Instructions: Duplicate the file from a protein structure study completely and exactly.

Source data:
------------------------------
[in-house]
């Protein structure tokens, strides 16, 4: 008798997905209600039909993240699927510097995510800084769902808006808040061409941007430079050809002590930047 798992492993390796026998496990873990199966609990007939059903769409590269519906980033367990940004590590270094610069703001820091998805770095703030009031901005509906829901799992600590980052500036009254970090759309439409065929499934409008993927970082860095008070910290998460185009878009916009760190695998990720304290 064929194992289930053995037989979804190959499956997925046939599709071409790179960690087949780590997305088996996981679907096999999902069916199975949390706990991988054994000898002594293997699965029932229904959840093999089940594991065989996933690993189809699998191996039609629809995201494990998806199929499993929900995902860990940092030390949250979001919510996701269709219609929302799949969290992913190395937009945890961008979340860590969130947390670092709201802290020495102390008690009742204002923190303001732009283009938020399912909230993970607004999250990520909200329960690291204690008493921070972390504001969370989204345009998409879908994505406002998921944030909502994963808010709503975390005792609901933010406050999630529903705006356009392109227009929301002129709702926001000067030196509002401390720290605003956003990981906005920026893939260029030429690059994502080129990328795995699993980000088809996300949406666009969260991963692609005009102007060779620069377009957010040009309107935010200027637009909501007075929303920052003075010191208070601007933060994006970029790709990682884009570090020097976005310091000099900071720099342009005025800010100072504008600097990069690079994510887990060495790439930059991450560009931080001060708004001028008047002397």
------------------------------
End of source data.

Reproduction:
[in-house]
């Protein structure tokens, strides 16, 4: 008798997905209600039909993240699927510097995510800084769902808006808040061409941007430079050809002590930047 798992492993390796026998496990873990199966609990007939059903769409590269519906980033367990940004590590270094610069703001820091998805770095703030009031901005509906829901799992600590980052500036009254970090759309439409065929499934409008993927970082860095008070910290998460185009878009916009760190695998990720304290 064929194992289930053995037989979804190959499956997925046939599709071409790179960690087949780590997305088996996981679907096999999902069916199975949390706990991988054994000898002594293997699965029932229904959840093999089940594991065989996933690993189809699998191996039609629809995201494990998806199929499993929900995902860990940092030390949250979001919510996701269709219609929302799949969290992913190395937009945890961008979340860590969130947390670092709201802290020495102390008690009742204002923190303001732009283009938020399912909230993970607004999250990520909200329960690291204690008493921070972390504001969370989204345009998409879908994505406002998921944030909502994963808010709503975390005792609901933010406050999630529903705006356009392109227009929301002129709702926001000067030196509002401390720290605003956003990981906005920026893939260029030429690059994502080129990328795995699993980000088809996300949406666009969260991963692609005009102007060779620069377009957010040009309107935010200027637009909501007075929303920052003075010191208070601007933060994006970029790709990682884009570090020097976005310091000099900071720099342009005025800010100072504008600097990069690079994510887990060495790439930059991450560009931080001060708004001028008047002397």